23 June 2020

No, it is not "erasing history"

History needs to be recorded and remembered, regardless of how we today judge the events and people of the past.  What happened is what happened, even when the truth is painful.  But historical memory does not require that we preserve monuments explicitly meant to honor criminals and insult black Americans.

Most of the Confederate monuments now scattered across the country were built not right after the Civil War but between 1895 and 1920, when the post-war progress on civil rights had been mostly reversed and the grinding down and terrorization of blacks reached an apex.  They were less commemoration of history than assertion and celebration of the resurgence of white supremacy.

This is perhaps fitting given that that was the cause for which the Confederates fought.  The Civil War was entirely about slavery -- the Confederacy was created solely to preserve slavery.  The declarations of secession passed by the Southern states at the time make this clear.  Any assertion to the contrary is simply a lie.  Yet it's the people who claim to be concerned about preserving history who keep repeating this fundamental lie about it.

In every other case, the difference between remembering history and honoring its villains does not seem to confuse anybody.  Germany preserves the history of the Third Reich with grim determination, lest forgetting the horrors of the past make it easier to repeat them someday, but it has no statues commemorating Hitler or Himmler.

Arguments about honoring "Southern heritage" don't hold water either.  The South as a distinct cultural region is at least two centuries old.  Why focus on the four-year period of shame?  The South has produced many great figures before and after that time, including military heroes who fought for the United States rather than against it.  Again, Germans can take pride in centuries of achievement in many fields without defending the twelve years of Nazi atrocities.

It is sometimes said that if Confederate statues are removed, we would need to get rid of commemorations of other past figures who owned slaves or did other things which would be considered immoral today.  It is a valid point that almost any powerful figure from more than a couple of generations ago probably did or believed things which we today would judge abhorrent -- and never forget that we do not know how people a few generations in the future will judge things considered normative in our own time.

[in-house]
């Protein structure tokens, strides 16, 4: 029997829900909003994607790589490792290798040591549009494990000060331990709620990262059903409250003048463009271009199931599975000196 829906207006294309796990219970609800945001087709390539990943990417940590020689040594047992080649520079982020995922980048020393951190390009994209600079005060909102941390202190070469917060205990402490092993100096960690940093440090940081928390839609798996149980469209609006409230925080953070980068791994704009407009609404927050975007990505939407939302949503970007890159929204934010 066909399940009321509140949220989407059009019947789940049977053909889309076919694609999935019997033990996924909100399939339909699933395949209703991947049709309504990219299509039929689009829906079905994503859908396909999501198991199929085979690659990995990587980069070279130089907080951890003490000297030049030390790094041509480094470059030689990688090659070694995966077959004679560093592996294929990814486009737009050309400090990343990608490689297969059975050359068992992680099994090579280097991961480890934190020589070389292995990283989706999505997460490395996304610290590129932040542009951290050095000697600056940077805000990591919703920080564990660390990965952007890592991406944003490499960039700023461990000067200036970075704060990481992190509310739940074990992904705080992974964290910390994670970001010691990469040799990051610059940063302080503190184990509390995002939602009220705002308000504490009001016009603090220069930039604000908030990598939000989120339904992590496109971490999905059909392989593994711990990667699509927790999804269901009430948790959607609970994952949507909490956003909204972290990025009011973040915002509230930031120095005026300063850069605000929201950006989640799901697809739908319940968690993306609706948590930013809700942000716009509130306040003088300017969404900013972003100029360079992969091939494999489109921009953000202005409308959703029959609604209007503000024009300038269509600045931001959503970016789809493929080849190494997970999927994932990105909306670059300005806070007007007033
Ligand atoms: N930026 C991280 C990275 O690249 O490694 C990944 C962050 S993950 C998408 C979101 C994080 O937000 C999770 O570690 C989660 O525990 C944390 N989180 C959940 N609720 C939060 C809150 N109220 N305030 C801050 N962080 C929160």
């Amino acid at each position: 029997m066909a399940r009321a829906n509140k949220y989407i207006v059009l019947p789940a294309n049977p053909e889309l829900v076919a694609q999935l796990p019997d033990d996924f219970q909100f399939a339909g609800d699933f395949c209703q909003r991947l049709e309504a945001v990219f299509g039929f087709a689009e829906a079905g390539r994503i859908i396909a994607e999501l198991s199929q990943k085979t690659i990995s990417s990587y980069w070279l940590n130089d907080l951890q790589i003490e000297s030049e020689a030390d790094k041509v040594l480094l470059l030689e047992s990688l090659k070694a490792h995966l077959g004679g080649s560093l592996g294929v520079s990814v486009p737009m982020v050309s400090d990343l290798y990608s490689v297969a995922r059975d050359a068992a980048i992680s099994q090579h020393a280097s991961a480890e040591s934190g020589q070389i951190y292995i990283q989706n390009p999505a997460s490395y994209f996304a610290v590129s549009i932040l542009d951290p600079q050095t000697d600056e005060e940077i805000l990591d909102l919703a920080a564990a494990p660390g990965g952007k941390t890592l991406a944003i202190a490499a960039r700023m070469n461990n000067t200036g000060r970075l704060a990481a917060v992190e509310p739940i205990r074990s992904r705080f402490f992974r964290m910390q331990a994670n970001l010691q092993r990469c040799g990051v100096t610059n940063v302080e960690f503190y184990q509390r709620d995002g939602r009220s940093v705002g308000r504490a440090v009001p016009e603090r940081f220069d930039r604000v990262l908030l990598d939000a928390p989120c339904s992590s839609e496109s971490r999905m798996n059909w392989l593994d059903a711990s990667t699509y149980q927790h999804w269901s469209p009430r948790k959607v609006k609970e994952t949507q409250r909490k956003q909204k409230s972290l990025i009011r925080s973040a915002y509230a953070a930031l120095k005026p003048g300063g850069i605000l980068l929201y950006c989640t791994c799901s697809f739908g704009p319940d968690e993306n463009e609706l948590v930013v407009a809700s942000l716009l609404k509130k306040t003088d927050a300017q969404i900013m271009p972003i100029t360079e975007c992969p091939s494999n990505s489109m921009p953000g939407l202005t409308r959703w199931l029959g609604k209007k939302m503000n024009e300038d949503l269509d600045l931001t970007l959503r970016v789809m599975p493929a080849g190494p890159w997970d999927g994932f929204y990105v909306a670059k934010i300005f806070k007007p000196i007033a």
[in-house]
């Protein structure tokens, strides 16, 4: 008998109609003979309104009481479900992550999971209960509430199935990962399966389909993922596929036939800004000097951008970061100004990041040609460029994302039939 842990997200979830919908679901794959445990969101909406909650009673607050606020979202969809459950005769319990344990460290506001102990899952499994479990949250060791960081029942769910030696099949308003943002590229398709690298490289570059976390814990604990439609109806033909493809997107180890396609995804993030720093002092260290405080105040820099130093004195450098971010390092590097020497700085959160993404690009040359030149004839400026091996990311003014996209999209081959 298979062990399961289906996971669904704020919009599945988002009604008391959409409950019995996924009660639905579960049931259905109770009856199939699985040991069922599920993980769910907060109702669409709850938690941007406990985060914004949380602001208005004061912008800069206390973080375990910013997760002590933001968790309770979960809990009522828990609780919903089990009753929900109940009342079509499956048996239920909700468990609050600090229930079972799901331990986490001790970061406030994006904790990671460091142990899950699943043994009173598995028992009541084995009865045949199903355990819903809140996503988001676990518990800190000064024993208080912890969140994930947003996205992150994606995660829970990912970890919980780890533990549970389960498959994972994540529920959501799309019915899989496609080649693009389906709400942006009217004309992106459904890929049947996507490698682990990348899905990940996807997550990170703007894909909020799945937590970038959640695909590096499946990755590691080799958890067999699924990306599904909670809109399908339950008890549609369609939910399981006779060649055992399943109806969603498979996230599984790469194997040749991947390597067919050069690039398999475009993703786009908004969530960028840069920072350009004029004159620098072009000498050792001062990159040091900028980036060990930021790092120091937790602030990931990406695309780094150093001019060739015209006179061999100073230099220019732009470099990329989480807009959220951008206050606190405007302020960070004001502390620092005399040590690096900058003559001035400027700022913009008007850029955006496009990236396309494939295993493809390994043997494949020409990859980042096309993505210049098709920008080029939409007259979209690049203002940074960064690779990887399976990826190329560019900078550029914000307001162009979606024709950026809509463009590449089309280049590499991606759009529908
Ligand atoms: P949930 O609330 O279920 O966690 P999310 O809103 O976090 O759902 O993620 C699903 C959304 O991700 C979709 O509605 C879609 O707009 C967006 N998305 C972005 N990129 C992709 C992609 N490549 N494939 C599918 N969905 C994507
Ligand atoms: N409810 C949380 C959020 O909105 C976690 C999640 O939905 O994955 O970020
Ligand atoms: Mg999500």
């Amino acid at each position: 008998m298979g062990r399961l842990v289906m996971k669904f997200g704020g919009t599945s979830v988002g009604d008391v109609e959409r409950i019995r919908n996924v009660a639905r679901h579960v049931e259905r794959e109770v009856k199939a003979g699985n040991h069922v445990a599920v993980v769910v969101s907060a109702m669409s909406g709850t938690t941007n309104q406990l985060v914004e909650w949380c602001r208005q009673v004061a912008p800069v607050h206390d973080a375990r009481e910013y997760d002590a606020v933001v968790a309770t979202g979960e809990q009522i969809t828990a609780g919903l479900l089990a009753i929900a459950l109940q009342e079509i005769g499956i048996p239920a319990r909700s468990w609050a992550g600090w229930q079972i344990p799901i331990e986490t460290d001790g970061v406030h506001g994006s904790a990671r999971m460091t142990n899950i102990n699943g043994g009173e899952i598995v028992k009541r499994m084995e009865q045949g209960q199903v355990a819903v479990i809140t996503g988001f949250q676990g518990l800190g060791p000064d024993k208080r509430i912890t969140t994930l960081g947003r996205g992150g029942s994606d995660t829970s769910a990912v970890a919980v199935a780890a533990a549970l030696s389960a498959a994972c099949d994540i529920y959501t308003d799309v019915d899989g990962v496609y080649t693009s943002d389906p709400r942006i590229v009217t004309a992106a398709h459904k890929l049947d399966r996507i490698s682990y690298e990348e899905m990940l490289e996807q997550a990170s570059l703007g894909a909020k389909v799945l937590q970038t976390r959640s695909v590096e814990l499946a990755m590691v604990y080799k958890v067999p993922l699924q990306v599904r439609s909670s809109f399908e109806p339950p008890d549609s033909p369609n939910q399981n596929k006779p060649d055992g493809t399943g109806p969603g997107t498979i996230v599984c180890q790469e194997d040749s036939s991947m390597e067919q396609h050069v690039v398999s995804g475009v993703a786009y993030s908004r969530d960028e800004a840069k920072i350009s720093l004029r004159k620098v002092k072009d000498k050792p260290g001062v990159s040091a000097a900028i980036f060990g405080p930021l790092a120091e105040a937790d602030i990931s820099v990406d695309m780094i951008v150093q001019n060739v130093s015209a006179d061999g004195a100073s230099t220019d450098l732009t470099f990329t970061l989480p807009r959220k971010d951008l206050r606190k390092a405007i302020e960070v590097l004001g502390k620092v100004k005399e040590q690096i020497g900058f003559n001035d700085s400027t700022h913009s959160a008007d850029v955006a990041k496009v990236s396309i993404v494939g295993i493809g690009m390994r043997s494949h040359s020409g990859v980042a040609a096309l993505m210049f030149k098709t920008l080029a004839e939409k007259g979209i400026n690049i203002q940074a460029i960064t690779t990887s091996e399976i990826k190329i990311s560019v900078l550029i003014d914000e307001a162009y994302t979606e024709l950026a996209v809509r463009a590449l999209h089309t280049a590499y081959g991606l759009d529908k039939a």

But there are differences in degree.  Owning slaves in 1800, when slavery was almost universally accepted and had been for millennia, is not the same thing as fighting to preserve slavery in 1861 after it had emerged as the central morally-contentious issue of the day.  Columbus lived in a brutal age, but his atrocities as governor of the Indies were shocking even for that age, and led to his being removed from his position and briefly imprisoned.  Some degree of racism was normative in the 1940s, but Auschwitz was not.

And the Confederate case is unique because these men fought a war against the United States.  That makes it absurd that the country is dotted with statues honoring them, and even more absurd that American military bases are named after them.  I'm aware of the argument that they should not be considered traitors because in those days loyalty was felt more to individual states than to the whole country.  But even if you buy that (I don't), they were still enemies of the United States and fought a war to break it up.  Admiral Yamamoto was not a traitor to his own country, but we don't name American military bases after him.

It's not just that these statues are offensive and degrading to black Americans; it's that they were intended to be so.  If they deserve preservation at all, it should be in museums, as relics not of the Confederacy but of the age of resurgent racial oppression two generations later, which built them as assertions of its own triumph.  The bases should be renamed, honoring the country's heroes rather than its enemies.  And as for that stupid flag, the First Amendment protects individuals' right to display it, but we all know what it really stood for -- and it still does.


Blogger Jack said...

Even if this ends up with us having fewer statues overall, I'm not sure why that is necessarily a bad thing. Why do we need them? It isn't like a people would forget their history without statues.

23 June, 2020 03:31  
Blogger Sixpence Notthewiser said...

"It's not just that these statues are offensive and degrading to black Americans; it's that they were intended to be so." And this is key to really beat their argument. The Daughters of the Confederacy wanted these statues in public places as a slap on the face of the people they consider inferior.